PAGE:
Google, Yahoo, Facebook and several other large web companies today joined a growing chorus of strong opposition to proposed legislation that aims to curb online IP and copyright theft by foreign sites.
The opponents contend that the two proposed laws, the Stop Online Piracy Act and the PROTECT IP Act, would result in Internet censorship. Critics say both bills are overly broad, and mostly serve the interests of Hollywood and the music industry.
SOPA, currently winding its way through the US House of Representatives, has drawn the most ire because it is widely seen as the most draconian and caters more to the entertainment industry than its US Senate counterpart.
In a letter sent to the House and Senate Judiciary Committees, Google, Yahoo and others expressed concern over the legislation's "new uncertain liabilities" and "private rights of action".
Curbing online freedom
While the companies agree that new enforcement tools are needed to combat rogue websites dedicated to copyright infringement and counterfeiting, they say proposed bills go too far.
"We are concerned that these measures pose a serious risk to our industry's continued track record of innovation and job creation, as well as to our nation's cybersecurity," the letter read. "We cannot support these bills as written and ask that you consider more targeted ways to combat foreign 'rogue' websites."
Both bills aim to combat what their supporters say are rogue websites based outside the US that focus on the illegal sale of copyrighted content and counterfeit goods such as prescription drugs.
The Digital Millennium Copyright Act (DMCA) currently allows copyright owners and IP owners to ask sites like YouTube, Facebook or eBay to take down content that are believed to violate copyright and IP protection laws.
DMCA does not hold ISPs directly responsible for the content on their networks. Both the Protect IP Act and SOPA would hold them directly responsible for hosting such content on their sites.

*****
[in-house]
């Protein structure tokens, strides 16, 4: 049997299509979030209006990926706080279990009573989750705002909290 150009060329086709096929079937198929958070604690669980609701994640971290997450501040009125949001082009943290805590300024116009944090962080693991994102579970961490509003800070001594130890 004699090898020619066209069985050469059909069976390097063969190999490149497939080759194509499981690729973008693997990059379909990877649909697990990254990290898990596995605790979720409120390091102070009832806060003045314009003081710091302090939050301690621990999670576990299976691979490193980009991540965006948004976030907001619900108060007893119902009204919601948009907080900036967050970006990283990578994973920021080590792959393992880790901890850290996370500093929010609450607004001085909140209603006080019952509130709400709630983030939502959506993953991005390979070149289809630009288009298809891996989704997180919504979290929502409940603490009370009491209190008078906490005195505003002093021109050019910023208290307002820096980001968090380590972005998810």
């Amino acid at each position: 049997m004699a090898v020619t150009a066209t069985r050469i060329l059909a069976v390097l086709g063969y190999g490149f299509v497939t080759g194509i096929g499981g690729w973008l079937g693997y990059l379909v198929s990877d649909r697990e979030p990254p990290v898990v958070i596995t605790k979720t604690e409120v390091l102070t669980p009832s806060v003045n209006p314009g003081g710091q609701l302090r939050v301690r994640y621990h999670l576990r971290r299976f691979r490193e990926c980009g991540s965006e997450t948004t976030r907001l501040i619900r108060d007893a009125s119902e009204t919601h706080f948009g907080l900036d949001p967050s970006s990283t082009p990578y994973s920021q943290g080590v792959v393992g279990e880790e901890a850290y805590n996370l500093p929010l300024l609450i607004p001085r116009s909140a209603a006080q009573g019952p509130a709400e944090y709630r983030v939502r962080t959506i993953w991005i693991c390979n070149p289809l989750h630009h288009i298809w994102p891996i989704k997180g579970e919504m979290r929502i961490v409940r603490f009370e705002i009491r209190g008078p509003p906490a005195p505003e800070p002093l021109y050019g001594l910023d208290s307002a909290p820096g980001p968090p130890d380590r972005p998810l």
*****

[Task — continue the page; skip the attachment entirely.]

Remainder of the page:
SOPA would let content owners get court orders requiring that ISPs and search engine companies like Google block access to entire websites that content owners deem are violating copyright and IP laws.
The SOPA legislation would also allow copyright holders and IP owners to ask payment processing companies such as MasterCard and PayPal, as well as advertising networks, to terminate their services to any site. ISPs that comply with the requests would receive full immunity under SOPA. Companies that don't comply with the requests could face legal action from copyright and IP holders.
Some opponents say that the SOPA law is worded in a way that would allow content owners to shut down websites that host even one page of illegal content. For instance, an auction website such as eBay would theoretically be in violation of SOPA if someone listed a counterfeit item for sale.
No safe harbour?
Opponents are concerned that the private right of action allowed under the bill undermines Safe Harbor provisions in DMCA. They also worry the innovation that created sites like YouTube would be stifled.
At a news conference tday, Computers and Communications Industry Association officials said SOPA poses a cybersecurity threat and that it would require ISPs to interfere with secure connections between a users and websites.
"[SOPA] may adversely affect every company doing business online, from Sears to Twitter. In effect it will impose and privatise a national censorship regime," the trade association said in a statement.
Growing opposition to SOPA is not surprising said Corryne McSherry, intellectual property director at the Electronic Frontier Foundation. "The groups that drafted this bill did so without input from the numerous communities it would affect, but they couldn't keep it under wraps forever," she said.
"As for complaints that the current system doesn't work, one has to wonder when big media is going to learn that the only successful response to the problem of online infringement is to offer a better alternative," she said.
Supporters of the bills, including the Motion Picture Association of America, the Recording Industry Association of America, Pfizer and dozens of trade groups, insist that the measures target only egregious offenders based outside the US. The supporters insist that the concerns of opponents are overstated and misdirected.
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